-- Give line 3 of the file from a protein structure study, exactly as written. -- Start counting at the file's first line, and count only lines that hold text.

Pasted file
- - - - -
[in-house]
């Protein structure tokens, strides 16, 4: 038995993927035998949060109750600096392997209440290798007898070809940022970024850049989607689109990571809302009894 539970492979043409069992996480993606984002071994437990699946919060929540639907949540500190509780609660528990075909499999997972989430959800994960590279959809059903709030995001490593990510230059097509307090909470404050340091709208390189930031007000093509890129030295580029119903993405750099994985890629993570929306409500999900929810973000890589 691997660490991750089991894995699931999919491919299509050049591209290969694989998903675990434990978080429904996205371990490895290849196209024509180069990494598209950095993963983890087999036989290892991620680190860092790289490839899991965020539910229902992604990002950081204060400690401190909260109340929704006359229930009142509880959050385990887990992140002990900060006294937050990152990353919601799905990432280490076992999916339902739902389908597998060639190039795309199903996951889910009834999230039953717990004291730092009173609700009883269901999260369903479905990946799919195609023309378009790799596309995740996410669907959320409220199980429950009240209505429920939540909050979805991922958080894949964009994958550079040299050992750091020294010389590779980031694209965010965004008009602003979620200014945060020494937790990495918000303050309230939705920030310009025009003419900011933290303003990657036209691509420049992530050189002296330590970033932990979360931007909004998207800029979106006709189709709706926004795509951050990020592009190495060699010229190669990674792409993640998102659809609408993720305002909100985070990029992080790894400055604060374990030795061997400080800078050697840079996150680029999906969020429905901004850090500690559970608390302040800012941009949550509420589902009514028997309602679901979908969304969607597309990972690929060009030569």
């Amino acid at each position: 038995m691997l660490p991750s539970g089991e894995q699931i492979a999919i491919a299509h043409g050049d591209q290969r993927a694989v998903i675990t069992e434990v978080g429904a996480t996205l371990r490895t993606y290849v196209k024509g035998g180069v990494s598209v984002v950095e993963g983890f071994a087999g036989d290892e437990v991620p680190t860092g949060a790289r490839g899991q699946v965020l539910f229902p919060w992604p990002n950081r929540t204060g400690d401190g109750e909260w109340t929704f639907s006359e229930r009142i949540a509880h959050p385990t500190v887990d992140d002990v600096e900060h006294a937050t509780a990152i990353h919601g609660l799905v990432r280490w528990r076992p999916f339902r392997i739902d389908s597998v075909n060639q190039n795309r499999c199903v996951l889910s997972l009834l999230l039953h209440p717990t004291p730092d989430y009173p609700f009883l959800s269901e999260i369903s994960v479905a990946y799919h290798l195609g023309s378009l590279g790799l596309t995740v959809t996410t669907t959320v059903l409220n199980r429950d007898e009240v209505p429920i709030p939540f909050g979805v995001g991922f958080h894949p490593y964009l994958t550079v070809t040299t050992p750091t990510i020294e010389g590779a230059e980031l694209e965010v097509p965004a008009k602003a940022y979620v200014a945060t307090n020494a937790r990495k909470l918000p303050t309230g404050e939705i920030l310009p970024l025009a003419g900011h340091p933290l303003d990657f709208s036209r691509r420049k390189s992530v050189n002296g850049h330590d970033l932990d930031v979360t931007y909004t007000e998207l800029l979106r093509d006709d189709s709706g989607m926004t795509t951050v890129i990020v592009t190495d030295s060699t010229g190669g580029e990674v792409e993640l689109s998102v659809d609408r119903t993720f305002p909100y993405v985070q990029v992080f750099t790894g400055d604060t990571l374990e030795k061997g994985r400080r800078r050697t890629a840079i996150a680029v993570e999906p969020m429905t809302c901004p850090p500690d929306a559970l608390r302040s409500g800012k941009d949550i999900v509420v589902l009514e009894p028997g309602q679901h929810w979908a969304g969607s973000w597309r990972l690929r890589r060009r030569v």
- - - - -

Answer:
């Amino acid at each position: 038995m691997l660490p991750s539970g089991e894995q699931i492979a999919i491919a299509h043409g050049d591209q290969r993927a694989v998903i675990t069992e434990v978080g429904a996480t996205l371990r490895t993606y290849v196209k024509g035998g180069v990494s598209v984002v950095e993963g983890f071994a087999g036989d290892e437990v991620p680190t860092g949060a790289r490839g899991q699946v965020l539910f229902p919060w992604p990002n950081r929540t204060g400690d401190g109750e909260w109340t929704f639907s006359e229930r009142i949540a509880h959050p385990t500190v887990d992140d002990v600096e900060h006294a937050t509780a990152i990353h919601g609660l799905v990432r280490w528990r076992p999916f339902r392997i739902d389908s597998v075909n060639q190039n795309r499999c199903v996951l889910s997972l009834l999230l039953h209440p717990t004291p730092d989430y009173p609700f009883l959800s269901e999260i369903s994960v479905a990946y799919h290798l195609g023309s378009l590279g790799l596309t995740v959809t996410t669907t959320v059903l409220n199980r429950d007898e009240v209505p429920i709030p939540f909050g979805v995001g991922f958080h894949p490593y964009l994958t550079v070809t040299t050992p750091t990510i020294e010389g590779a230059e980031l694209e965010v097509p965004a008009k602003a940022y979620v200014a945060t307090n020494a937790r990495k909470l918000p303050t309230g404050e939705i920030l310009p970024l025009a003419g900011h340091p933290l303003d990657f709208s036209r691509r420049k390189s992530v050189n002296g850049h330590d970033l932990d930031v979360t931007y909004t007000e998207l800029l979106r093509d006709d189709s709706g989607m926004t795509t951050v890129i990020v592009t190495d030295s060699t010229g190669g580029e990674v792409e993640l689109s998102v659809d609408r119903t993720f305002p909100y993405v985070q990029v992080f750099t790894g400055d604060t990571l374990e030795k061997g994985r400080r800078r050697t890629a840079i996150a680029v993570e999906p969020m429905t809302c901004p850090p500690d929306a559970l608390r302040s409500g800012k941009d949550i999900v509420v589902l009514e009894p028997g309602q679901h929810w979908a969304g969607s973000w597309r990972l690929r890589r060009r030569v």